The only advice a defense attorney can give a client called before a state grand jury is to plead a Fifth Amendment privilege, Lindy said.
There are checks and balances with grand juries, Heine said.
"We're going to have to convince the majority of 23 people before we can get somebody indicted," Heine said. "These are members of the general public. They are not lawyers or judges."
After indictment, the grand jury testimony is subject to motions to quash, and the grand jury panels are subject to challenges as who the prosecutors picked for the jury panel, Heine said.
Even though it is not the standard practice in Pennsylvania state court for people subpoenaed to appear before a grand jury to be notified if they have some criminal exposure, attorneys "become very skilled at knowing what's going on," said R. Bruce Manchester, a criminal defense attorney with Manchester & Associates in Centre County who has represented several clients in state-level investigating grand juries.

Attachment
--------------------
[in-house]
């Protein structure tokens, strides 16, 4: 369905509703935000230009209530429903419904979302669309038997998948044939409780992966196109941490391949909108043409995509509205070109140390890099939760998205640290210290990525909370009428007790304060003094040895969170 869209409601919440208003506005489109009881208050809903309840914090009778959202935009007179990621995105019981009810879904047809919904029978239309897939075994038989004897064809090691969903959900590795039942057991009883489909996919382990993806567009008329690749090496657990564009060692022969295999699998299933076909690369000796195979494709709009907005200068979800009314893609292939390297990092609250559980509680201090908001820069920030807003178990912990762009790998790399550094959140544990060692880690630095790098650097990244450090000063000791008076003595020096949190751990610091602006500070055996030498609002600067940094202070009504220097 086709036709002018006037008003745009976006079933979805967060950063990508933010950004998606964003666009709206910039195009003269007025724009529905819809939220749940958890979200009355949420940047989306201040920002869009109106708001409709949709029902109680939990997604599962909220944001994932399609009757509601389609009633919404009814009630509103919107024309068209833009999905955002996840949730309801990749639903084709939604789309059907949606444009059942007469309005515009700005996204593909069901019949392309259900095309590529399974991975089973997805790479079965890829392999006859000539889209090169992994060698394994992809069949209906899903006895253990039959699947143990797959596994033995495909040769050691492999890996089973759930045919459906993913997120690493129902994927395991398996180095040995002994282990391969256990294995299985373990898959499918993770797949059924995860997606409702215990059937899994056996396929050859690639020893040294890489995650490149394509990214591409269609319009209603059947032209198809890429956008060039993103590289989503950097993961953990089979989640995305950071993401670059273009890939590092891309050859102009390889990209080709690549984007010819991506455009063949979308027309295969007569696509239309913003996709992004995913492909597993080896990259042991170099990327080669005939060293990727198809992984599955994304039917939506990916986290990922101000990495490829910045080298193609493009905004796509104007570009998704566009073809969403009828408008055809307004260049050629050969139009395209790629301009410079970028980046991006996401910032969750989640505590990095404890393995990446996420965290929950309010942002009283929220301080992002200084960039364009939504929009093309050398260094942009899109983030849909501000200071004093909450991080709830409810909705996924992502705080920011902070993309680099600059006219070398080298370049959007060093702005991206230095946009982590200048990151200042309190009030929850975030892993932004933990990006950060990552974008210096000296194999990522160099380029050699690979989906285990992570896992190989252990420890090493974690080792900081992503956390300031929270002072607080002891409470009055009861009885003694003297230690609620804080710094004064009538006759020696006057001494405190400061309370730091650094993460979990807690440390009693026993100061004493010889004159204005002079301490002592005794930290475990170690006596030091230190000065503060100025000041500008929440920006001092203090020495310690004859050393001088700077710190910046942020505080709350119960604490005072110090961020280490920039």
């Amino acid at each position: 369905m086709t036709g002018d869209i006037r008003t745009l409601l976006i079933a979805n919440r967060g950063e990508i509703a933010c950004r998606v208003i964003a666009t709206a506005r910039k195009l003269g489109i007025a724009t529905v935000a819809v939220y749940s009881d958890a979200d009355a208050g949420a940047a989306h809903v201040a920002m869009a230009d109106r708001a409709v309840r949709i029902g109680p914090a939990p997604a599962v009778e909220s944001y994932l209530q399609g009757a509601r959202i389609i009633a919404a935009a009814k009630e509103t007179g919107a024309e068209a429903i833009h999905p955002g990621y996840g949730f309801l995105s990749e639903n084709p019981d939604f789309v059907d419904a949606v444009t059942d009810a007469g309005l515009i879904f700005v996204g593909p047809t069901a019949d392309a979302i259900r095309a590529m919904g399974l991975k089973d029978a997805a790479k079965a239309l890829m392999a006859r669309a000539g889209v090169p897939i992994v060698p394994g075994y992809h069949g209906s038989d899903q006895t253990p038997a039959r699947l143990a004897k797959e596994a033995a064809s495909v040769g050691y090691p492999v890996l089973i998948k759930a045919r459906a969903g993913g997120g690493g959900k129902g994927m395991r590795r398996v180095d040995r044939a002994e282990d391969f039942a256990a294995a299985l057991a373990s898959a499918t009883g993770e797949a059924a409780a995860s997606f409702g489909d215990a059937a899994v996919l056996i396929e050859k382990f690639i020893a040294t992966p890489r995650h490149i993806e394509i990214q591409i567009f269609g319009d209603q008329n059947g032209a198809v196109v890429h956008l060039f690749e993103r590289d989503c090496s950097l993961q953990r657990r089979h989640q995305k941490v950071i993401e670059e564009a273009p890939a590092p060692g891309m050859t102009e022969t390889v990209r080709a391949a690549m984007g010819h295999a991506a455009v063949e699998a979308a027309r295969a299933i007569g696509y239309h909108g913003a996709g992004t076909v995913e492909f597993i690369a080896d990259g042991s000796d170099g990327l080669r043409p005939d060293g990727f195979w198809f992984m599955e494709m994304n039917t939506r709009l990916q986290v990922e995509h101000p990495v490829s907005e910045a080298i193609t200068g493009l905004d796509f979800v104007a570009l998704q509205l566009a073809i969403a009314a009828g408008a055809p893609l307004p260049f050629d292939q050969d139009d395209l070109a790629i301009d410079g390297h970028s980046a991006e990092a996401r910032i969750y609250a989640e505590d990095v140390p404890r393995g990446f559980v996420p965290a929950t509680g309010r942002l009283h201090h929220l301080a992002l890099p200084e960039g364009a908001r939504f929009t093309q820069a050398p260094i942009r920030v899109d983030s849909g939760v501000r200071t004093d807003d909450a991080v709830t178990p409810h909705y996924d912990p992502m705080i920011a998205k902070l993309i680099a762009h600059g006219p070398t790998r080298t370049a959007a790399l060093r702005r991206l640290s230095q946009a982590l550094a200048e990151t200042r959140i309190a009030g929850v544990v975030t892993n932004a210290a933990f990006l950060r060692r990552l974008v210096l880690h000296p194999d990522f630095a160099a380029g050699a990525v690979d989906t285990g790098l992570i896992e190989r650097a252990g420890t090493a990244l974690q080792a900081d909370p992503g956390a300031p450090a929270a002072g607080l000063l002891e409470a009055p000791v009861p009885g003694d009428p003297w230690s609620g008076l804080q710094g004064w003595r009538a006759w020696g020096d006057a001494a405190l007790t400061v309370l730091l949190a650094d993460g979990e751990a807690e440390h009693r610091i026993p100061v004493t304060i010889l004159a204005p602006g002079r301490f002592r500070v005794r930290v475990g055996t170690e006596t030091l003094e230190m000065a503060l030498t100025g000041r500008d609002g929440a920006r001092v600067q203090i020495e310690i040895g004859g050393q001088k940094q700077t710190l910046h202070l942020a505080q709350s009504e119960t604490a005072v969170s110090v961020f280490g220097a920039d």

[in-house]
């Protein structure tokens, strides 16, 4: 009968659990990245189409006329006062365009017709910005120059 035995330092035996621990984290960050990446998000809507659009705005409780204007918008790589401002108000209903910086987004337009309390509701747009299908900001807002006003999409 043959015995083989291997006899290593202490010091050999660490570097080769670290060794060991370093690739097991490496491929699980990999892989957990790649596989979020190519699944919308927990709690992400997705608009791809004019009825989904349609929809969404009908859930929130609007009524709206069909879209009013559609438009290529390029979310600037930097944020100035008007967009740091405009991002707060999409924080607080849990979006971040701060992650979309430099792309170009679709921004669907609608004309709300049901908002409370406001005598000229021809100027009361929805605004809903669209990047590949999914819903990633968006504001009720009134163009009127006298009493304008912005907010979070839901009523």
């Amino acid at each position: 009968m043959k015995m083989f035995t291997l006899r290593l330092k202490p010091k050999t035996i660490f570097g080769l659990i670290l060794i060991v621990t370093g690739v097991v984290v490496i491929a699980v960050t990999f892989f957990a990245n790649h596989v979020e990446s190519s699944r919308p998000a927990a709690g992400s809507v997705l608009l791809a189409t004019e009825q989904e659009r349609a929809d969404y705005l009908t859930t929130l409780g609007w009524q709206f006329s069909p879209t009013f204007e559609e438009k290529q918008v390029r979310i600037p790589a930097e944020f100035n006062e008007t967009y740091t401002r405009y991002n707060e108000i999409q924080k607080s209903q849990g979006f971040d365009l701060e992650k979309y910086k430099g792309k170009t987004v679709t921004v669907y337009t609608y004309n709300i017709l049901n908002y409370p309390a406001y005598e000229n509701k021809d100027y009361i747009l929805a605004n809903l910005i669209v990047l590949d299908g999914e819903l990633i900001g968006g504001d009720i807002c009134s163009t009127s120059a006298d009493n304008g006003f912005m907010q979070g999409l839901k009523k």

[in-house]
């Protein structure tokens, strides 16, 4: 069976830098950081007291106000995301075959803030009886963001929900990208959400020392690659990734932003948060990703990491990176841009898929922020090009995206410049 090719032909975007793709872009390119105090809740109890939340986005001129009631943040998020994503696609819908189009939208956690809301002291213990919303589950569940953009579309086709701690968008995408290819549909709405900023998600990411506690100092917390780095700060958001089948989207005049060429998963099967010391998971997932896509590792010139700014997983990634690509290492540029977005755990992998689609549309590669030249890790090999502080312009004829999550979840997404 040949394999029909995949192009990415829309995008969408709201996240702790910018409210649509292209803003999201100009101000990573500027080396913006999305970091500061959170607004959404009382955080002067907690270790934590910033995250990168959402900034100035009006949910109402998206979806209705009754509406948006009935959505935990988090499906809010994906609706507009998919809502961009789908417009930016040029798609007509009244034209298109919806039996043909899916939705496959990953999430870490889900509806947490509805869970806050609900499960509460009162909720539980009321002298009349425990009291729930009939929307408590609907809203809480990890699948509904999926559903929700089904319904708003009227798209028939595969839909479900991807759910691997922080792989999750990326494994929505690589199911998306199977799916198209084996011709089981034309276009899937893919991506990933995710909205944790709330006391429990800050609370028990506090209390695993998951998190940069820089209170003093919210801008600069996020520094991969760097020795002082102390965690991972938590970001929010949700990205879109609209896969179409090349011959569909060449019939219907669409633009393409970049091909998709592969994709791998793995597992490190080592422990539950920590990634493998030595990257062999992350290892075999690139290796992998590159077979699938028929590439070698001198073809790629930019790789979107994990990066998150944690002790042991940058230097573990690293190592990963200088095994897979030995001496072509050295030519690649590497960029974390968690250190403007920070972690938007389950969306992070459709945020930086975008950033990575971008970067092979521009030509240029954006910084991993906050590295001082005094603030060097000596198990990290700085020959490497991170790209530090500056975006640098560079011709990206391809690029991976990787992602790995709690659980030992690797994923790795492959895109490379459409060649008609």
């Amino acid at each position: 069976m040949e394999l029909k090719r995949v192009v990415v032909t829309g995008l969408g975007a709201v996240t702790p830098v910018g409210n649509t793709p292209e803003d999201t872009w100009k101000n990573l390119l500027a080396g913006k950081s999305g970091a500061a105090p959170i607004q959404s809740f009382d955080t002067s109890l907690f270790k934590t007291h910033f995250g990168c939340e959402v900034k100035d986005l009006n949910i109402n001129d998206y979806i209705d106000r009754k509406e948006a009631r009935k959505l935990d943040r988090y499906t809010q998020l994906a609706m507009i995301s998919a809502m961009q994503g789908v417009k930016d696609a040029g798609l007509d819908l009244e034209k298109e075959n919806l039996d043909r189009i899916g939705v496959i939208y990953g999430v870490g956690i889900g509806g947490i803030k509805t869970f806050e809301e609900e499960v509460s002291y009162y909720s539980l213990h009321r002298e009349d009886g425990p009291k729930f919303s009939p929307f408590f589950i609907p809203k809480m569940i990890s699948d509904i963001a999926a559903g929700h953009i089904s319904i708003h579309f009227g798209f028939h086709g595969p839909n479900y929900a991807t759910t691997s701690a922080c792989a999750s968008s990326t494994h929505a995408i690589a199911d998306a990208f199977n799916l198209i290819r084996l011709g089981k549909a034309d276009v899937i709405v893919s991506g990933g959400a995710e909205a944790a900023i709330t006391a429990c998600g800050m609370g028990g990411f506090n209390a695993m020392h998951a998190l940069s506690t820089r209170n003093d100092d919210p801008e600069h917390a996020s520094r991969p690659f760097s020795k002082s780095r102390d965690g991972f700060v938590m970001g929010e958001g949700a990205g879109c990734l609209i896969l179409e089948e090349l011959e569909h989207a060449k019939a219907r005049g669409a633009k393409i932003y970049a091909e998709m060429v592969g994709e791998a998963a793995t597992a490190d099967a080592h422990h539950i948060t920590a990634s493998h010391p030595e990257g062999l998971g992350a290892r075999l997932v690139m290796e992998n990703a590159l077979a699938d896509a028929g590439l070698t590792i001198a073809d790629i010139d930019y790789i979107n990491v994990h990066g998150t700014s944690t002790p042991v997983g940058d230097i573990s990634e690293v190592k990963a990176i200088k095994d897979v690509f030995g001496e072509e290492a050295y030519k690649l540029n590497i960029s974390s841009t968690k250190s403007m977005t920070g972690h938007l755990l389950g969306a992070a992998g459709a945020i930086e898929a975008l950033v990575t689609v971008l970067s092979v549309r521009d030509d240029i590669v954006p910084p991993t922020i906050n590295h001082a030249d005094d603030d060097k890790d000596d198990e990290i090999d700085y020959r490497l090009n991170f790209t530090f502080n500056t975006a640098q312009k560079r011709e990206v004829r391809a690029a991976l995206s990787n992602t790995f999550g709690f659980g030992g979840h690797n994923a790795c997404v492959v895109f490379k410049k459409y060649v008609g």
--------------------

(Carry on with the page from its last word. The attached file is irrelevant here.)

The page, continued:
Once an attorney sits down with his or her client and does a detailed interview, an attorney can usually figure out if his or her client has any exposure, Manchester said.
If a client has exposure and if prosecutors are willing to negotiate, a defense attorney can negotiate immunity for his or her client in exchange for testimony, Manchester said.
Next week's installment examines conflicts between counsel representing institutions and those institutions' agents or employees in investigating grand juries.